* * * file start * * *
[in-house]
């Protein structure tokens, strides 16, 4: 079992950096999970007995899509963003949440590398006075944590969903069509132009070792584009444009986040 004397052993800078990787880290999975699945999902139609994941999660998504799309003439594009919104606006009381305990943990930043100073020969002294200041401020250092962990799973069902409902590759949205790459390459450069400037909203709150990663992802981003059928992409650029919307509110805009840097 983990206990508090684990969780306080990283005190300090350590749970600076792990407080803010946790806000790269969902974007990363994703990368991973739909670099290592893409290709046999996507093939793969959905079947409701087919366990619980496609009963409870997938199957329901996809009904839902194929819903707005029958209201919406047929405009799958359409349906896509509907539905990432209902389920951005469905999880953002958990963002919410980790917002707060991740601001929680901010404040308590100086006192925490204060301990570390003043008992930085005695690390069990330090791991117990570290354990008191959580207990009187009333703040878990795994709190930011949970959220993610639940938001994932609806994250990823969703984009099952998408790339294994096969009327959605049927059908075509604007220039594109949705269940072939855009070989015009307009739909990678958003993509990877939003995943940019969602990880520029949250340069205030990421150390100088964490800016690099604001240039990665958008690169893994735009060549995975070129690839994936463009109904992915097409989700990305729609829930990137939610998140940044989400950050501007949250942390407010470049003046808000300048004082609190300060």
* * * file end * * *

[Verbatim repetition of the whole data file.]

[in-house]
């Protein structure tokens, strides 16, 4: 079992950096999970007995899509963003949440590398006075944590969903069509132009070792584009444009986040 004397052993800078990787880290999975699945999902139609994941999660998504799309003439594009919104606006009381305990943990930043100073020969002294200041401020250092962990799973069902409902590759949205790459390459450069400037909203709150990663992802981003059928992409650029919307509110805009840097 983990206990508090684990969780306080990283005190300090350590749970600076792990407080803010946790806000790269969902974007990363994703990368991973739909670099290592893409290709046999996507093939793969959905079947409701087919366990619980496609009963409870997938199957329901996809009904839902194929819903707005029958209201919406047929405009799958359409349906896509509907539905990432209902389920951005469905999880953002958990963002919410980790917002707060991740601001929680901010404040308590100086006192925490204060301990570390003043008992930085005695690390069990330090791991117990570290354990008191959580207990009187009333703040878990795994709190930011949970959220993610639940938001994932609806994250990823969703984009099952998408790339294994096969009327959605049927059908075509604007220039594109949705269940072939855009070989015009307009739909990678958003993509990877939003995943940019969602990880520029949250340069205030990421150390100088964490800016690099604001240039990665958008690169893994735009060549995975070129690839994936463009109904992915097409989700990305729609829930990137939610998140940044989400950050501007949250942390407010470049003046808000300048004082609190300060």